Farmhouse tenant stays past deadline

August 25, 2005|by ANDREW SCHOTZ

WILLIAMSPORT - Ignoring a deadline to leave, a woman and her family are living in a farmhouse owned by the town of Williamsport, which could send the matter to court.

In an Aug. 8 letter, Town Attorney Edward Kuczynski told Patricia France she must get out by Aug. 20.

"If you do not ... the Town will have no choice but to take any and all action available to it under the Laws of the State of Maryland to remove you from the premises," the letter says.

France still was in the Springfield Lane house with her family this week, saying 10 days' notice is not enough.

She said she expects to move to Emmitsburg, Md. - where she has a post office job - when a house there is ready in September.


France has lived in Williamsport's farmhouse since 2001. Under a 10-year contract, she would pay no rent if she made improvements on a three-year schedule.

Both sides agree the work isn't finished, but France said she's done most of it.

Kuczynski said Wednesday that the town's next step is filing for a "tenant holding over" hearing in Washington County District Court.

The tenant must prove a good reason for staying despite an order to leave. Otherwise, the tenant is given a short period to move out.

If the tenant doesn't comply, the court could order the Washington County Sheriff's Department to remove the tenant's belongings, Kuczynski said.

On May 5, France gave the town 60 days' notice that she was leaving.

But, seven weeks later, she said she couldn't leave by July 5 and she would let the town know when the house was vacant.

At the July 11 town council meeting, Assistant Mayor Monty R. Jones called for the town to evict France instead of waiting for her.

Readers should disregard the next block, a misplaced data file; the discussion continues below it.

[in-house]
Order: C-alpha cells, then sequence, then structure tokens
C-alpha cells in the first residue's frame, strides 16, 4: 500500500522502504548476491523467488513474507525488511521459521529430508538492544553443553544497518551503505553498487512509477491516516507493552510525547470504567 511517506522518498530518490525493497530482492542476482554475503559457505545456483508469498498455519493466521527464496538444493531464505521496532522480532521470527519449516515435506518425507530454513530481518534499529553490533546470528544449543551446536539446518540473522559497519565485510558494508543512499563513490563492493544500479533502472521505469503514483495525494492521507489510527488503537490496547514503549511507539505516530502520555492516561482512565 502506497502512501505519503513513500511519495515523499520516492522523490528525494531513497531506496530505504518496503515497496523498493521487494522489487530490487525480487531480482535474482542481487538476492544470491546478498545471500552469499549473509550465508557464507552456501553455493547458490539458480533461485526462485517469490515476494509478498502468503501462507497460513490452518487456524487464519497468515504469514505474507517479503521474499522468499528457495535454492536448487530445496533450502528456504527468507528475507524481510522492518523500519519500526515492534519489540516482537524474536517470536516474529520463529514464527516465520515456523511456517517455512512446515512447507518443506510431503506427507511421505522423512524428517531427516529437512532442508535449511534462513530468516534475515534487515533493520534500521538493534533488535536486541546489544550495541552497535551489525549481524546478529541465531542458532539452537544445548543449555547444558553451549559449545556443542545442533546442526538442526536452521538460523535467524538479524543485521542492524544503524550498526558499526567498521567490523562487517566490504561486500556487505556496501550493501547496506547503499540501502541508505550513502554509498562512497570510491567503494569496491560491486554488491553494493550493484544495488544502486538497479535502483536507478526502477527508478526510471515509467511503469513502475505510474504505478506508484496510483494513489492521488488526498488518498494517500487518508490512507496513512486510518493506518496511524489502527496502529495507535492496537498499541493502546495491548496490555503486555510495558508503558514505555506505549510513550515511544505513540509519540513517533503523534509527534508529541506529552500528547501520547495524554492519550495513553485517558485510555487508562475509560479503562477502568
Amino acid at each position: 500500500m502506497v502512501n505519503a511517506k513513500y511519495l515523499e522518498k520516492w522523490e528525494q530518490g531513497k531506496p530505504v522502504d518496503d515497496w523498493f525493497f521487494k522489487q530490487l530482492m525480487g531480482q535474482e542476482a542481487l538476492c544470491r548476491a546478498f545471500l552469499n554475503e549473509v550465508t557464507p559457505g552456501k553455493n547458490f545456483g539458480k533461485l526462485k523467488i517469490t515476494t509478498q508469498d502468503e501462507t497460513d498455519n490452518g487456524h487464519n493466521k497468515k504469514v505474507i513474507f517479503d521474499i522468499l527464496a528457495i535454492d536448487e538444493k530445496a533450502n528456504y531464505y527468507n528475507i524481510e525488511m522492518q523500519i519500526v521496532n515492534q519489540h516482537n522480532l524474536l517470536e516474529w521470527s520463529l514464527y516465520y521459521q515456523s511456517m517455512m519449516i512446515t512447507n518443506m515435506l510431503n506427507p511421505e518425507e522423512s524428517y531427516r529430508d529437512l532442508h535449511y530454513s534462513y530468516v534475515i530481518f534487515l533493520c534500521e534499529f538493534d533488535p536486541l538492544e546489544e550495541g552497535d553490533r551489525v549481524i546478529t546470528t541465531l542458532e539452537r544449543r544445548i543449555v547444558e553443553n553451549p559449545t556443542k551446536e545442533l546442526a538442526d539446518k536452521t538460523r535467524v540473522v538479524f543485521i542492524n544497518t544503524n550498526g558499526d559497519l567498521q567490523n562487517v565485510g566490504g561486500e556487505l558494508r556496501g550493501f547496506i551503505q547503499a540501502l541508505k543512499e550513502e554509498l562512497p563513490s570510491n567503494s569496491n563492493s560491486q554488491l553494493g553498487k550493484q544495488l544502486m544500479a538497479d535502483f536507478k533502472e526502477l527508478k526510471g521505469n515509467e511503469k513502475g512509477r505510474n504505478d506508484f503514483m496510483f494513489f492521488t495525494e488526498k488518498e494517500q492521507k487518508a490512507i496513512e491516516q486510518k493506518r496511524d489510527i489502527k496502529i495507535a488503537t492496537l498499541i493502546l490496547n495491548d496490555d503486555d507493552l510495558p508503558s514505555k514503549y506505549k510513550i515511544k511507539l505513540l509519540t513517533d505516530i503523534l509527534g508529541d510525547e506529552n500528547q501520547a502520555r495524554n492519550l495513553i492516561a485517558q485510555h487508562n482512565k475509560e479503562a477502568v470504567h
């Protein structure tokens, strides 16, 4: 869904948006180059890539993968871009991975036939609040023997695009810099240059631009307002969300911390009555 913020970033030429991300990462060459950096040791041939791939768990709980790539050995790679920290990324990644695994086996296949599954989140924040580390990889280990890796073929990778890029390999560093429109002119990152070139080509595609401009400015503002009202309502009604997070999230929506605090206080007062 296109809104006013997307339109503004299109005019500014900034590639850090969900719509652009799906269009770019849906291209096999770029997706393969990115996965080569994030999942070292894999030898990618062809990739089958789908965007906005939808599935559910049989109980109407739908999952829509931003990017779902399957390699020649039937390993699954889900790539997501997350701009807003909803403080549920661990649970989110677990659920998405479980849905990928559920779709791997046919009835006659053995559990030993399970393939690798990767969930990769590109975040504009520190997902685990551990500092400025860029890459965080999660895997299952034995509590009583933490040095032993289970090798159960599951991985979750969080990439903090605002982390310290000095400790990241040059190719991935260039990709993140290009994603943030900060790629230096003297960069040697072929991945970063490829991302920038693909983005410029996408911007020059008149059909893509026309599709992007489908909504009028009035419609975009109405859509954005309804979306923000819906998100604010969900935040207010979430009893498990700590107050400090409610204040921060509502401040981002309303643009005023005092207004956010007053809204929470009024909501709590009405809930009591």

McCleaf said at the end of July that Kuczynski was preparing eviction papers.

However, Kuczynski had not filed anything in court as of Wednesday.

Under the curatorship contract, France agreed to invest at least $50,000 into fixing up the house, according to a 2001 Herald-Mail story.

A memo by a town zoning enforcement officer who inspected the property in April says France completed the first three months' work. The rest of the work either was incomplete or not done at all.

On Tuesday, France rejected the idea that she's been lax with improvements.

She said she's invested at least $52,000 into the house and done about 76 percent of the required work. She said she can't get some projects done because contractors balk at restrictive contract terms imposed by the town.

"We've put a lot of work into this house and if you look at it, it's still a dump," France said.

She said she likes the town, but she'll be happy when she, her 20-year-old son and her 17-year-old daughter can live somewhere more private.

The public frequently walks and drives over the farmhouse property and looks inside, assuming they have free rein, France said.

"It's nothing like we imagined," she said.

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